This one is gonna be a rocker, I think. I like that guitar riff that comes in after a few bars. I thought that verse was going to explode into a chorus, but it tricked me. I still like it. The bass line is solid and simple. Another chorus lighter than you'd expect. One of these times, it's going to explode, damnit. Maybe not, we'll see. Sounds like he's saying "Oh Vaseline, won't you fuck me," but I'm guessing it's "Oh Larsen B, [something or other]." Okay, maybe this solo section is going to build to the explosion I'm expecting. Let's see... It's a nice solo. by the way... building, building... building... building... those tricky bastards. Well, I still liked it.

  • Track 10: The Land Beyond
    For some reason, I just thought of Mott The Hoople and think British Sea Power should cover "All The Young Dudes." But this song doesn't really sound like MTH. Are MTH British? I can't remember. I imagine BSP looking like the cover of All The Young Dudes. I've seen pictures of them, but can't really remember what they look like. This song is okay, but I could see myself skipping it if it came up on shuffle.

  • Track 11: True Adventures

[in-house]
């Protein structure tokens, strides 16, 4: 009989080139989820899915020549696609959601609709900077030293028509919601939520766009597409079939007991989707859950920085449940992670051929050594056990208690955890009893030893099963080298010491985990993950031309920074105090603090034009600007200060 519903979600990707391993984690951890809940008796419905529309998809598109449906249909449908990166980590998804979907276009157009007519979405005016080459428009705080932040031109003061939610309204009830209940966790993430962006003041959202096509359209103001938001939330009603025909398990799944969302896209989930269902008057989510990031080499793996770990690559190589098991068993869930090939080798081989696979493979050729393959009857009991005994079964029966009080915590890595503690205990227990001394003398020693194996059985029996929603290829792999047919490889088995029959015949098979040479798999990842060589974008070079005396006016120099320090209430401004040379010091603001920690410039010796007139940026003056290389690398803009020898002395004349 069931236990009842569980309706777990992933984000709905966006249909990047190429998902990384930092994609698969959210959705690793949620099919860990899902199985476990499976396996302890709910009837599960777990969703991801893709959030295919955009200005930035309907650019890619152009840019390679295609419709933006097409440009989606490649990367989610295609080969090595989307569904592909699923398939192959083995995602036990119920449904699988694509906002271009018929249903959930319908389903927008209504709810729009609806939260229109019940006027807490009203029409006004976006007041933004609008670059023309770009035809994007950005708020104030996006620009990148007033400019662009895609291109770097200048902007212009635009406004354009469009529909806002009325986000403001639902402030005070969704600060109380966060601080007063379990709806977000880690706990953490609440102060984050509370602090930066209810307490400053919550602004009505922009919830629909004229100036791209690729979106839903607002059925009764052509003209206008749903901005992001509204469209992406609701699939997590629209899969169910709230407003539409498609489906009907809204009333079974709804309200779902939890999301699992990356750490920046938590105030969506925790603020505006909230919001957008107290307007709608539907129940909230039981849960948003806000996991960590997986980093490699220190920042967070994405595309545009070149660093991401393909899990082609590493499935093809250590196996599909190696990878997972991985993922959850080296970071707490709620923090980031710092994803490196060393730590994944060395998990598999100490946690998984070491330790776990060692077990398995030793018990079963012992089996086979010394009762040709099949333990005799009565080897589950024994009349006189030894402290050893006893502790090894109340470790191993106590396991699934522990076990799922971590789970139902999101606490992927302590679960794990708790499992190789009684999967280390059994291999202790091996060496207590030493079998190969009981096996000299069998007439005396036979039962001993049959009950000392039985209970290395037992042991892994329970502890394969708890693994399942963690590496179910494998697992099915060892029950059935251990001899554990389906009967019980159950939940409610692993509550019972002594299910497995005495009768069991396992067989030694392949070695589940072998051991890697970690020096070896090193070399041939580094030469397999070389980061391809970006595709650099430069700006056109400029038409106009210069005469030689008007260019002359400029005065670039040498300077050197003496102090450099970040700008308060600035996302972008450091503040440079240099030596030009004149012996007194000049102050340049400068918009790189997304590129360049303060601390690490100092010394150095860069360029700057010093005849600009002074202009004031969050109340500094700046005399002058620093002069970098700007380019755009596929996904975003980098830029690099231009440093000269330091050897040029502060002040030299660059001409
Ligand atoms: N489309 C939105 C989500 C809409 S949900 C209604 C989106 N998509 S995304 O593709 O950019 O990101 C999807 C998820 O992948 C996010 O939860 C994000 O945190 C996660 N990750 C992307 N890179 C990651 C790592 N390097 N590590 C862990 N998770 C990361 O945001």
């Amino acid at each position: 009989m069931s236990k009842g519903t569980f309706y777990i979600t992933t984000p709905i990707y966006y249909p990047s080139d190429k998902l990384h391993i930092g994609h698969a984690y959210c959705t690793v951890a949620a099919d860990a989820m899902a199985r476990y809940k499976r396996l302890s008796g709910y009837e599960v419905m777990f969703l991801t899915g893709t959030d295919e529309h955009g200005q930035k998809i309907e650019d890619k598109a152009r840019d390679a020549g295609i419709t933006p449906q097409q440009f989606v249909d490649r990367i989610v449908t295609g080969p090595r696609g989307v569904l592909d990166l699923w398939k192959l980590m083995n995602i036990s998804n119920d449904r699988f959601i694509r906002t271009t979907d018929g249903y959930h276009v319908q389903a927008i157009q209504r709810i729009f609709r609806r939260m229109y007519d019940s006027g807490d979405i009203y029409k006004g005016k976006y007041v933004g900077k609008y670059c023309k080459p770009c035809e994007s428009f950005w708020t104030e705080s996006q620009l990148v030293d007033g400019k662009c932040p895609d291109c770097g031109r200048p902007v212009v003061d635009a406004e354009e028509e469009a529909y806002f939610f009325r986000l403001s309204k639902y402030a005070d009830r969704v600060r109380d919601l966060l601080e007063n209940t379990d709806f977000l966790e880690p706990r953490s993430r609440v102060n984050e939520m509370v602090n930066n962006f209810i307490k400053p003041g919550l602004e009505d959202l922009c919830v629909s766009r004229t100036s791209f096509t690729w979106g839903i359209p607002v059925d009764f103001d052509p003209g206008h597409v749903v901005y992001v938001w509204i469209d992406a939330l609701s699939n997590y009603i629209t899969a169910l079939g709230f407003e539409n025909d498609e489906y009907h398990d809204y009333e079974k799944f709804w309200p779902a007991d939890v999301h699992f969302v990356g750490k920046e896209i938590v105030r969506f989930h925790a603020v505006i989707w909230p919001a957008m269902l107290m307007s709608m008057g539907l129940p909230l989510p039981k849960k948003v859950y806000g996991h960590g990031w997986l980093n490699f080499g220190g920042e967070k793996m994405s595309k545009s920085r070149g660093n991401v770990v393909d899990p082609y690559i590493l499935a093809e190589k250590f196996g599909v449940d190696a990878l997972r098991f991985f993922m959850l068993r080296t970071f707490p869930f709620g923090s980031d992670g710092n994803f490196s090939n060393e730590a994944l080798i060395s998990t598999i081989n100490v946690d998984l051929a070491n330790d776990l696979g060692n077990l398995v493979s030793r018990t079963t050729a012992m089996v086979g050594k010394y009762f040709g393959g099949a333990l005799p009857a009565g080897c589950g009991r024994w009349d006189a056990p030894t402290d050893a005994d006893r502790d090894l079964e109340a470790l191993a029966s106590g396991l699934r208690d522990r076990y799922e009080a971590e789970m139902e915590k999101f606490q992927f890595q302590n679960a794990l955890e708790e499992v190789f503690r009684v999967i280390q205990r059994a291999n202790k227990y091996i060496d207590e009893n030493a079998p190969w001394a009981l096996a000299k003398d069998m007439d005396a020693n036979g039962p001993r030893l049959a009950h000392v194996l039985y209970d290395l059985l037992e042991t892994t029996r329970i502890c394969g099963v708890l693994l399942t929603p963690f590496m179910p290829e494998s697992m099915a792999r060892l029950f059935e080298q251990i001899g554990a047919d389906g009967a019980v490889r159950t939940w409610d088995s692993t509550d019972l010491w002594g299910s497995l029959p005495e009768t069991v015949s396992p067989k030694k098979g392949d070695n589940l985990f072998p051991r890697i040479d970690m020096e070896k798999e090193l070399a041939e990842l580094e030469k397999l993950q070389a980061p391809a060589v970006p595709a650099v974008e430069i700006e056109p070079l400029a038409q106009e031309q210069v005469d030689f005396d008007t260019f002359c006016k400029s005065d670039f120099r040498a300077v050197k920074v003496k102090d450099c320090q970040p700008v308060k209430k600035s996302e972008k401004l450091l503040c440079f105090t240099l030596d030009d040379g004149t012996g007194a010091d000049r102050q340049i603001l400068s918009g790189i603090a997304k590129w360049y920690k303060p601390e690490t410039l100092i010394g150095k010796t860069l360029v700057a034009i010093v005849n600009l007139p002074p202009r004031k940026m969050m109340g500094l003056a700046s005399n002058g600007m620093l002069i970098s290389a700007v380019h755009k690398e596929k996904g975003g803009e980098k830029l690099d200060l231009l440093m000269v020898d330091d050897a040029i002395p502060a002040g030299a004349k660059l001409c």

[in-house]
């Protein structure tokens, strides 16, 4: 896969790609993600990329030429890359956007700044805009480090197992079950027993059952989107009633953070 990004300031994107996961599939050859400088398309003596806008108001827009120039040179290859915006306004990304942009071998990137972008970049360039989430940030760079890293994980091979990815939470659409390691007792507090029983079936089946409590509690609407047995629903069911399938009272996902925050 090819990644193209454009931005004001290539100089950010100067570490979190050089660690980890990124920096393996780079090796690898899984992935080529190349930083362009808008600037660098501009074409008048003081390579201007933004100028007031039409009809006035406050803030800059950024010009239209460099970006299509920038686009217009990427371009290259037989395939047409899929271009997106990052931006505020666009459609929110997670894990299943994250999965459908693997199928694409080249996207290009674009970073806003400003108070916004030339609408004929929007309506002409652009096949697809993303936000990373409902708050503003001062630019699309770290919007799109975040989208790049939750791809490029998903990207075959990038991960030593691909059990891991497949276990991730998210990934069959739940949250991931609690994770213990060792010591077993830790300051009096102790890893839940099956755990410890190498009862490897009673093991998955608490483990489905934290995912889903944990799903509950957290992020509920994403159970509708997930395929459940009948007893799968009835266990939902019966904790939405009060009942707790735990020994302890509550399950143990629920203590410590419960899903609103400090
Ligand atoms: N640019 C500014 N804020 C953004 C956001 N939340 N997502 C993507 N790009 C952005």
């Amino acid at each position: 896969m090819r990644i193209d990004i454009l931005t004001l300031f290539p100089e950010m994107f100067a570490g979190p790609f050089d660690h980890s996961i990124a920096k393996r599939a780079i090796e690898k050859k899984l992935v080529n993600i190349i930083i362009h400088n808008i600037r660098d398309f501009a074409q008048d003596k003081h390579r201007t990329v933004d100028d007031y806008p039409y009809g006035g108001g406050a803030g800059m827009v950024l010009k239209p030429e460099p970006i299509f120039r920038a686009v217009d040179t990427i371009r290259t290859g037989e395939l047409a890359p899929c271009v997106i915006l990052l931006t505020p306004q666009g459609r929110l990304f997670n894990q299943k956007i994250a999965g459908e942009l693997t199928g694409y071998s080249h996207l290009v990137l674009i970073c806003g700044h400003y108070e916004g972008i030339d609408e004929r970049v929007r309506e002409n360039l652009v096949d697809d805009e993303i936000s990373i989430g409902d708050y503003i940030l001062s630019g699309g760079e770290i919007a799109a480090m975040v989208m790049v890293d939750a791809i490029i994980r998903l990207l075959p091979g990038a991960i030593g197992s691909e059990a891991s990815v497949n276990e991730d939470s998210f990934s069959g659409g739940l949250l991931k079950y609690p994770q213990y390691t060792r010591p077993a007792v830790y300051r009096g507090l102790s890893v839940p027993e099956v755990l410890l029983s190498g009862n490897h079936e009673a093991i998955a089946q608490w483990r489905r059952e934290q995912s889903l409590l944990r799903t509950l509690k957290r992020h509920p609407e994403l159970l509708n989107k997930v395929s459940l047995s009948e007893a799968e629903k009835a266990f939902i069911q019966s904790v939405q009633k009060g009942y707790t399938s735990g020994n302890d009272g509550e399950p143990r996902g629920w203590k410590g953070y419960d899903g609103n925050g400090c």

Strings and thunder? let's beat on the drums and piano. Fine with me. Hey this song is almost eight minutes long, so this could go on a while. Still fine with me. I like this type of noisy beat-on-stuff intro. And the rhythm section settles in with the piano not far behind. The strings are sticking around for the long haul. Vocals are a little less breathy, or maybe there's slightly less reverb. Swelling guitar. This song is just asking for a raised cigarette lighter and swaying back and forth. Oh wait, sounds like the intro again. Noisy. Keep it coming, damnit. Settling in again. Nicely done. Some extra feedback this time around, and rhythm secion is slightly heavier-- just slightly. Hey, was that a seagull that just flew over? British Sea Power, eh? I haven't really been paying close attention to the lyrics-- kind of hard to do while typing. Noisy and intro-like again. Now there are horns. For some reason, I'm thinking of Gilbert & Sullivan. Music drops out and a seagull flies over head. I guess we're back at port?